SageBrush

REJECT Fascism
May 7, 2015
12,227
15,138
New Mexico
I did not read the methods of the U Michigan source article but I do agree with this sentiment found at the end of the op-ed:
In other words, the American — and certainly the Chinese — government might be better off spending those hard-to-come-by tax dollars on cleaning up its coal production rather than converting all our cars to batteries.

The problem is the hyperbole-- "all our cars"
and the implication that we must choose all or none

The author is also ignoring the positive feedbacks between EVs and clean energy: one begets the other.
This is propaganda in the sense that the author is only interested in protecting ICE cars. If his actual intent had been to address the problems of GHG and criteria pollution emissions his analysis would have been a lot more nuanced.

Building out transmission lines between geographic areas to improve intermittency of clean energy sources and funding infrastructure to areas that are rich in wind and solar resources is a fine use of tax dollars.
 
Last edited:

KarenRei

ᴉǝɹuǝɹɐʞ
Jul 18, 2017
9,619
103,829
Iceland
This sort of thing entirely misses the point of incentives.

Incentives aren't about "buying off emissions" - aka, "if we put in X dollars today, what emissions do we prevent directly in the short term?" The point is to accelerate new emissions-saving industries to get their costs down.
 

EinSV

Active Member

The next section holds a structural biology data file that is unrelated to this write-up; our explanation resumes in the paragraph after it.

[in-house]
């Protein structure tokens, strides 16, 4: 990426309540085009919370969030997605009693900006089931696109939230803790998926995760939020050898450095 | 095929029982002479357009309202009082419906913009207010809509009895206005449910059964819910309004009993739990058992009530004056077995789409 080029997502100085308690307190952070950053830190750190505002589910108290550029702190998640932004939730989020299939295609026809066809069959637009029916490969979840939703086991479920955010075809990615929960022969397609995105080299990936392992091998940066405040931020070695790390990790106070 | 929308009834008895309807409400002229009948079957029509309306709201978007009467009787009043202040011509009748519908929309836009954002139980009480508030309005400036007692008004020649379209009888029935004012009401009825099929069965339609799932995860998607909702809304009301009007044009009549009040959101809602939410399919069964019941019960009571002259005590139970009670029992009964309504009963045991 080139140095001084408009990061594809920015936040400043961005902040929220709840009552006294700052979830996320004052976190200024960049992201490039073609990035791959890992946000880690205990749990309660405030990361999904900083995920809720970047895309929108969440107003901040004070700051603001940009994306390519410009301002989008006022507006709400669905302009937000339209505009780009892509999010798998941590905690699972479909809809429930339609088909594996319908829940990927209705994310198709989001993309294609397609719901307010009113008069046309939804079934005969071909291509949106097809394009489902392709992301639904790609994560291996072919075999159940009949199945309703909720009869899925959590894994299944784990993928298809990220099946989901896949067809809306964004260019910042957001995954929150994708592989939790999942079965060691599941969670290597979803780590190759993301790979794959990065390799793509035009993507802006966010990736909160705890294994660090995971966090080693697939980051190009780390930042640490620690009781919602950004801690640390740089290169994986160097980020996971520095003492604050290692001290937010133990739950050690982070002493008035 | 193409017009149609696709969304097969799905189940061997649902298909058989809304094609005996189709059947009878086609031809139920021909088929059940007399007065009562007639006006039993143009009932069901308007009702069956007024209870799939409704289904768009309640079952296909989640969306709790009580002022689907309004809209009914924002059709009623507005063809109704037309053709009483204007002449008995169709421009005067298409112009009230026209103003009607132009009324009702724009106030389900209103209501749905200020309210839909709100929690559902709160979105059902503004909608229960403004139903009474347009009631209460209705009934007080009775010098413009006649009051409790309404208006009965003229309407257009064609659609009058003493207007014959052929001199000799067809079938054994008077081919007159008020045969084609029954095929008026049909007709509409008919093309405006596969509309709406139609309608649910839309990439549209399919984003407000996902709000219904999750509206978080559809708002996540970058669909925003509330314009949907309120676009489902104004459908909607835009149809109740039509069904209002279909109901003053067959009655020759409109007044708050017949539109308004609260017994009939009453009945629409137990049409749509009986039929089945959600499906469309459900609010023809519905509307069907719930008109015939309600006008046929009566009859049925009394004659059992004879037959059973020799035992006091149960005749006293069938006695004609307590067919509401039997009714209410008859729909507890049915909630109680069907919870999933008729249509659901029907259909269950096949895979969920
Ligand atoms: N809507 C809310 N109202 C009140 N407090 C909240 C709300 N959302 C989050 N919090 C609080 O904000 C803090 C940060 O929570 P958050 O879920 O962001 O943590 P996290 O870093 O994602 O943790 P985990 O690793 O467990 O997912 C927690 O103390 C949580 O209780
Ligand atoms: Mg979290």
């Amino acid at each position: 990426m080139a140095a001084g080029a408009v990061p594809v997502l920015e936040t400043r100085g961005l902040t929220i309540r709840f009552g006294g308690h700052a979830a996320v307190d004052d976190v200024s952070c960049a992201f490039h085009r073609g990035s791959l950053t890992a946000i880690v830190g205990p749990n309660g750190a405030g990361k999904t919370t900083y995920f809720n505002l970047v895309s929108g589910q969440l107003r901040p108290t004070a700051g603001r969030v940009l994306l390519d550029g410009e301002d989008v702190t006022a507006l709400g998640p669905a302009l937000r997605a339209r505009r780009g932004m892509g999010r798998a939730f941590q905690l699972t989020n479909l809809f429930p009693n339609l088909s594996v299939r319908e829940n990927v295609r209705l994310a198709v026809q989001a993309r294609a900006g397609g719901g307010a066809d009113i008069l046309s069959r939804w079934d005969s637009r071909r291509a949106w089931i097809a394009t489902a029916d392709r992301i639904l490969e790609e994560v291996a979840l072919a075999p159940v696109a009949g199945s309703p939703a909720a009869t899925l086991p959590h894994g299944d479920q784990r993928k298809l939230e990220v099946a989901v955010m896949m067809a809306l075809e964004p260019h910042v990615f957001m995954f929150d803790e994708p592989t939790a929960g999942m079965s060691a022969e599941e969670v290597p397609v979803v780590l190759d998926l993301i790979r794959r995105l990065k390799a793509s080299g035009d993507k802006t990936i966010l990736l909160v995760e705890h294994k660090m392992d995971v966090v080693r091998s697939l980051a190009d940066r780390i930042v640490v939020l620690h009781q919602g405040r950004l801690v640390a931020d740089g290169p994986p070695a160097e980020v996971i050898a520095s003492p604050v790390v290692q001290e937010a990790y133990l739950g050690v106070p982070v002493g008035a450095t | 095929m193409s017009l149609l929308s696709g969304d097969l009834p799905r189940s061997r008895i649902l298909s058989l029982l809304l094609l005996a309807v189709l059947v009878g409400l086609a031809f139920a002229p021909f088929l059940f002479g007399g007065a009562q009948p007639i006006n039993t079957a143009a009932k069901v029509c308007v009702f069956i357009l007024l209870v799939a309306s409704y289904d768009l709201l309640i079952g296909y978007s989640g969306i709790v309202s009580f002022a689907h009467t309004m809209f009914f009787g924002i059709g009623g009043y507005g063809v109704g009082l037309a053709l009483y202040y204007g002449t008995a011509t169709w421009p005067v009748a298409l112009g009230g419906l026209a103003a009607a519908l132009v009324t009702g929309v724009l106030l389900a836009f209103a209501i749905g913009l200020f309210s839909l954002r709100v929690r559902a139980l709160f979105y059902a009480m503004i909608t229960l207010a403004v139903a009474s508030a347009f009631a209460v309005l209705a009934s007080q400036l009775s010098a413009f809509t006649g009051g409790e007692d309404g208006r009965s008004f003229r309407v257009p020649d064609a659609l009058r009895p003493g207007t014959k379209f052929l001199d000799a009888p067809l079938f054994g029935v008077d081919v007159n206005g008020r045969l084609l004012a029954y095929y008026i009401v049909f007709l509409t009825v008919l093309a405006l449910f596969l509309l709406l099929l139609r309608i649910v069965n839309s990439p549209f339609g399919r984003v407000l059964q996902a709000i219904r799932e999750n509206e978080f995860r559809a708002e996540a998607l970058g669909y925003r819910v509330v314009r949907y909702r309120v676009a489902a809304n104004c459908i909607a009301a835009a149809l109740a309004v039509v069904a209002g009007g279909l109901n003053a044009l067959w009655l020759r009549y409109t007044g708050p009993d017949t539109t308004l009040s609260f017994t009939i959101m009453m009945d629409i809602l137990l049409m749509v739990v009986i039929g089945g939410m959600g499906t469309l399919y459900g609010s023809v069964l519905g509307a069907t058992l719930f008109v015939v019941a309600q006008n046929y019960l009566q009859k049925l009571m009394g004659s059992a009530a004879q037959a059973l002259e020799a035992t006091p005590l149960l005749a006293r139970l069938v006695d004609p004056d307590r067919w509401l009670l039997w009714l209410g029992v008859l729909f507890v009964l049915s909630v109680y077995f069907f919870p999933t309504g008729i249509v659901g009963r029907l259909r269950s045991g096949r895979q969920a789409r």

Feb 6, 2016
4,328
21,513
NorCal
Motor Mouth: A few more inconvenient truths about EV CO2 emissions

The article sites a study from U. of Michigan that expresses the CO2 emission of EVs in terms of mpg equivalent of ICE cars, different numbers depending on the generating source of the electrical energy, which comes out to roughly 29 mpg for coal-powered EV, 350 mpg for solar, 2300 mpg for nuclear and 5100 mpg for hydro.

Well, of course, the problem is that they are comparing tail-pipe emission of an ICE to well-to-wheel emission of an EV. If they added the emissions of the ICE for crude oil extraction, transportation of crude oil and gasoline and the refinement of gasoline, then the comparison would be very different and much more favorable to the EV.

Then the article author goes on to complain about the CO2 emission of battery production -- again assuming the energy comes from the dirtiest possible sources of course, not considering the possibility of solar-powered factory. On the other hand they do not consider the CO2 emission cost of the ICE production at all.

I hate these inconvenient FUD articles!

Just noticed this posted by @rxlawdude in another thread. Sponsors of the U. Mich. institute responsible for the study referenced in the article include Exxon Mobil, Saudi Aramco, Mercedes Benz, etc.